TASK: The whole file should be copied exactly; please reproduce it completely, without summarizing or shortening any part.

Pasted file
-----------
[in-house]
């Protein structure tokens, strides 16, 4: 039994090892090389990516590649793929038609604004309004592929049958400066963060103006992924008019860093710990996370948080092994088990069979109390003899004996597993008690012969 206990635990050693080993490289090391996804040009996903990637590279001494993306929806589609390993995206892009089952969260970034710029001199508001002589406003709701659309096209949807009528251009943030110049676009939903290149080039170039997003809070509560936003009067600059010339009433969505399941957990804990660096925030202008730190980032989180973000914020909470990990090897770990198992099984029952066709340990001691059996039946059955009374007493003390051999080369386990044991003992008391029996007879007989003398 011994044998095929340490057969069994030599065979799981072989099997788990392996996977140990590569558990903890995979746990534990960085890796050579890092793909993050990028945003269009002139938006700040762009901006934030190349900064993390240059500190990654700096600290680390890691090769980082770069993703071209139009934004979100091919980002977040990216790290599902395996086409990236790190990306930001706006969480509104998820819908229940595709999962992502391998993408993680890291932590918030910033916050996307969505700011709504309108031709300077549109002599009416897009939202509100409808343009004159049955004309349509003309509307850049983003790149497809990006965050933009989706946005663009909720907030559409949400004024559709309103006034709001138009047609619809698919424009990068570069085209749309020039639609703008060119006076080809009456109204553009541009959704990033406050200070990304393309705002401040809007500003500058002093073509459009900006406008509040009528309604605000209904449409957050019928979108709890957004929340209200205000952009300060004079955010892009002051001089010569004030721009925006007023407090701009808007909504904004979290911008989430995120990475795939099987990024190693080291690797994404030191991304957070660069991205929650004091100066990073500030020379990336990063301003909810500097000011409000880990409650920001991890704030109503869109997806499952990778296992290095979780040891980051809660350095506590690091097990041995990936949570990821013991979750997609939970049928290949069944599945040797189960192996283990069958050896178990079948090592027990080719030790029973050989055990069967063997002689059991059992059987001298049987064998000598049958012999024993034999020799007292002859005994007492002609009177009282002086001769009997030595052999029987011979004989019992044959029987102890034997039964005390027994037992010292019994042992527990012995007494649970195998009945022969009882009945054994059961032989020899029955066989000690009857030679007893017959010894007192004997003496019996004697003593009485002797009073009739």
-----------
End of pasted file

[in-house]
């Protein structure tokens, strides 16, 4: 039994090892090389990516590649793929038609604004309004592929049958400066963060103006992924008019860093710990996370948080092994088990069979109390003899004996597993008690012969 206990635990050693080993490289090391996804040009996903990637590279001494993306929806589609390993995206892009089952969260970034710029001199508001002589406003709701659309096209949807009528251009943030110049676009939903290149080039170039997003809070509560936003009067600059010339009433969505399941957990804990660096925030202008730190980032989180973000914020909470990990090897770990198992099984029952066709340990001691059996039946059955009374007493003390051999080369386990044991003992008391029996007879007989003398 011994044998095929340490057969069994030599065979799981072989099997788990392996996977140990590569558990903890995979746990534990960085890796050579890092793909993050990028945003269009002139938006700040762009901006934030190349900064993390240059500190990654700096600290680390890691090769980082770069993703071209139009934004979100091919980002977040990216790290599902395996086409990236790190990306930001706006969480509104998820819908229940595709999962992502391998993408993680890291932590918030910033916050996307969505700011709504309108031709300077549109002599009416897009939202509100409808343009004159049955004309349509003309509307850049983003790149497809990006965050933009989706946005663009909720907030559409949400004024559709309103006034709001138009047609619809698919424009990068570069085209749309020039639609703008060119006076080809009456109204553009541009959704990033406050200070990304393309705002401040809007500003500058002093073509459009900006406008509040009528309604605000209904449409957050019928979108709890957004929340209200205000952009300060004079955010892009002051001089010569004030721009925006007023407090701009808007909504904004979290911008989430995120990475795939099987990024190693080291690797994404030191991304957070660069991205929650004091100066990073500030020379990336990063301003909810500097000011409000880990409650920001991890704030109503869109997806499952990778296992290095979780040891980051809660350095506590690091097990041995990936949570990821013991979750997609939970049928290949069944599945040797189960192996283990069958050896178990079948090592027990080719030790029973050989055990069967063997002689059991059992059987001298049987064998000598049958012999024993034999020799007292002859005994007492002609009177009282002086001769009997030595052999029987011979004989019992044959029987102890034997039964005390027994037992010292019994042992527990012995007494649970195998009945022969009882009945054994059961032989020899029955066989000690009857030679007893017959010894007192004997003496019996004697003593009485002797009073009739």